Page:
The Hartford Courant’s Ed Mahony and Jon Lender – the duo widely credited for blowing open the Rowland scandals – have turned their focus to Senator Chris Dodd and his wife, Jackie Clegg Dodd, this week. Their Sunday story raised questions about the propriety of Mrs. Dodd’s participation on at least five corporate boards – earning her more than $500,000 in compensation last year.
The crux of the matter seems to be this: is this a case of big corporations influencing the decisions of the Chairman of the Banking Committee or is Mrs. Dodd a well-qualified member of these boards who would likely be there anyway?
The question provoked strong responses from the chiefs of each Connecticut political party yesterday. Connecticut Republican Party Chairman Chris Healy released a statement that was highly critical of Mrs. Dodd, essentially reprising his blog post on the issue from Sunday. The sharpest quote from Healy:
“You don’t become a board member with this thin a resume unless you know someone,” said Healy.
A response, albeit a bit plaintive, came quickly from Connecticut Democratic Chair Nancy DiNardo via e-mail:
Despite what Mr. Healy and the Republicans will try to spin, Jackie should not have to give up her career just because she married a public official. We long ago got over that viewpoint in our society, at least for most of us.
The e-mail goes on to encourage Connecticut Democrats to make a contribution to the Dodd campaign volunteer for Sen. Dodd add a comment to the Courant article online supporting Mrs. Dodd.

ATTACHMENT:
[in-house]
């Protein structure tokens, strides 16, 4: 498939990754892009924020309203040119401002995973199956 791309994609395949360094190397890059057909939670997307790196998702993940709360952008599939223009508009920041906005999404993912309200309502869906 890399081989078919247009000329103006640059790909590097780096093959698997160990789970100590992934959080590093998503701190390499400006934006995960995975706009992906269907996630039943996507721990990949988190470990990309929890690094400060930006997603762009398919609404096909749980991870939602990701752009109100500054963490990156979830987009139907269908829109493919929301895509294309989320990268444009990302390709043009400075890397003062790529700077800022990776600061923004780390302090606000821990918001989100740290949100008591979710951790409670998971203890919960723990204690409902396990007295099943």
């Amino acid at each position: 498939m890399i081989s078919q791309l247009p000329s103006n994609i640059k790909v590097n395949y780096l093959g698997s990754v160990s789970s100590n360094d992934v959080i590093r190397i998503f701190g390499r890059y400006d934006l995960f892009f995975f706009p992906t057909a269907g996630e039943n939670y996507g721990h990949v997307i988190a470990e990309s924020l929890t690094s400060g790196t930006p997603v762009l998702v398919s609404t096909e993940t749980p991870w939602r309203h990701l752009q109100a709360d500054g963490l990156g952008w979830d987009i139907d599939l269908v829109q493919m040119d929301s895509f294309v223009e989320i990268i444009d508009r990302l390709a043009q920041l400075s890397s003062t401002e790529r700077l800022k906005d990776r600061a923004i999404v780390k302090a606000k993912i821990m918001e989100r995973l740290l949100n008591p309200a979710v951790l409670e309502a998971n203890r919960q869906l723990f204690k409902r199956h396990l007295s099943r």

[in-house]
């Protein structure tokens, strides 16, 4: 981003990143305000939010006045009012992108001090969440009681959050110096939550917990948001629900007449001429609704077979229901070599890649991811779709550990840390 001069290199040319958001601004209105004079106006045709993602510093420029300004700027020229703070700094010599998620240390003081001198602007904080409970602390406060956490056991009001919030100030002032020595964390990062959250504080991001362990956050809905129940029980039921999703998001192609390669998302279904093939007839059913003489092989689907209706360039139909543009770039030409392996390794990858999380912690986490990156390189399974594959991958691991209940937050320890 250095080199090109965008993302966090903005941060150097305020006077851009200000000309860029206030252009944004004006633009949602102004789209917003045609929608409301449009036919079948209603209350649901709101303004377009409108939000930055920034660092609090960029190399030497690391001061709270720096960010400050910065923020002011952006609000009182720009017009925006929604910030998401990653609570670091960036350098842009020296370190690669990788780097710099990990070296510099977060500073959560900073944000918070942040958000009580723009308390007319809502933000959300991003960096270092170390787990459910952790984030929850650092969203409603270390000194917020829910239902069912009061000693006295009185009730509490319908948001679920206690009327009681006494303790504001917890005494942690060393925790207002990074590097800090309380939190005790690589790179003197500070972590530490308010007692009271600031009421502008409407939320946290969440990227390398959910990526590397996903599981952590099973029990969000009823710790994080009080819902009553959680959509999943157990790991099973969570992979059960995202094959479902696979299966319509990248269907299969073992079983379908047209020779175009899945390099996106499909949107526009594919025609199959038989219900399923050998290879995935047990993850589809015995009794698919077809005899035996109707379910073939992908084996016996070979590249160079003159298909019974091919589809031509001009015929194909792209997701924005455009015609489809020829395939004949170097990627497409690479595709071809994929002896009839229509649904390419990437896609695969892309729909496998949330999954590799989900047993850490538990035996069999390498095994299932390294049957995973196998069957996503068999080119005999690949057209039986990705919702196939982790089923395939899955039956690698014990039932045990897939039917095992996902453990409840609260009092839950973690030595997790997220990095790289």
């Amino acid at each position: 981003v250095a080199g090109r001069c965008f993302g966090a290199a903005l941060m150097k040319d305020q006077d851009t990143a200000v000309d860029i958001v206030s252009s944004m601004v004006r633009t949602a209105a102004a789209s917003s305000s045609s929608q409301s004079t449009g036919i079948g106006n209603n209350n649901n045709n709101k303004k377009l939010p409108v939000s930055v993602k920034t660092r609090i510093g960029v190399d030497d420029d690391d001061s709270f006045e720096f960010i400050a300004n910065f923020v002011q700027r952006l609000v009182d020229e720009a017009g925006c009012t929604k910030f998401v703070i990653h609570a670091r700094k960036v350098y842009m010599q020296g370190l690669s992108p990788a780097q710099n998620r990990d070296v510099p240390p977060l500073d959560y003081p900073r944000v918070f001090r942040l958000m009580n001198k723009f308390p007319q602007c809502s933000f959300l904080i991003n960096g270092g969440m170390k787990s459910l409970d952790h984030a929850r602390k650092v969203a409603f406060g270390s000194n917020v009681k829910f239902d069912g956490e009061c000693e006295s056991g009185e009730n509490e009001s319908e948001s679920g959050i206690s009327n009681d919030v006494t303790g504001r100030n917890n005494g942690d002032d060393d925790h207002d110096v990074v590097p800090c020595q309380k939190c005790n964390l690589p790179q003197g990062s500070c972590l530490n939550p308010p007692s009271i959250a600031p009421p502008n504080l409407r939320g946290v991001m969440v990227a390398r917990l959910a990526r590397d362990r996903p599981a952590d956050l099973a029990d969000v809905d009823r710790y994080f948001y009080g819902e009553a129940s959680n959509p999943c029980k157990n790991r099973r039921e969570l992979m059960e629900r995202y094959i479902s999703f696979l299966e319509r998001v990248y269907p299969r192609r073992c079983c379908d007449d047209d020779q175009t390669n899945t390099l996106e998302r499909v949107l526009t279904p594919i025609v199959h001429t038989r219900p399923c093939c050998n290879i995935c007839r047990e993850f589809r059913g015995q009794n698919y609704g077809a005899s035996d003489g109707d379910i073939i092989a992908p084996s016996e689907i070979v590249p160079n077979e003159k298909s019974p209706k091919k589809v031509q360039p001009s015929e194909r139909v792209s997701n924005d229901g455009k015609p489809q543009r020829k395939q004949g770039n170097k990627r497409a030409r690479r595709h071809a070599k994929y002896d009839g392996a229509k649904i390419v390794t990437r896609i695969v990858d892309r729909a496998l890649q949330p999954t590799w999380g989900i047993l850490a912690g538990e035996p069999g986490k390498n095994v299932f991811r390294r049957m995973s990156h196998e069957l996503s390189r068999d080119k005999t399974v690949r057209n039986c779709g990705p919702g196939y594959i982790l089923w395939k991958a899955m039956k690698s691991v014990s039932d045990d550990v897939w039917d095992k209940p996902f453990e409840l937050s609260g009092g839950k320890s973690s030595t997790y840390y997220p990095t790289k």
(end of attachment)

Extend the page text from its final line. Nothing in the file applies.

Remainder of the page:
That Chairwoman DiNardo would seek to raise the shrill cry of sexism so quickly is telling. While there surely is more to reveal, the facts as presented seem straightforward. Mrs. Dodd, as an officer at the Import/Export Bank and a legislative aide, had a background which arguably could be enough experience for some of these boards.
But the more serious are the questions related to the financial audit committees, which are required to be populated by people with a strong accounting background. Mrs. Dodd does not have such experience. It is on these audit committees, in particular, where Mrs. Dodd’s presence seems like an obvious insurance policy for the big corporations: what federal regulator wants to raise serious questions about corporate books audited by the Senate Banking Committee Chairman’s wife?
The traditional and obvious response would simply to have Mrs. Dodd resign from the boards – particularly the financial audit committees. But Mrs. Dodd and her defenders seem pretty hot about the sexism/fairness argument – perhaps compelling them to hold the line. At the same time, these are lucrative positions that help pay for the Dodd’s expensive lifestyle. Can they afford to go without money?
The next moves in this situation will be made by Mr. and Mrs. Dodd, and it will be fascinating to see what they do.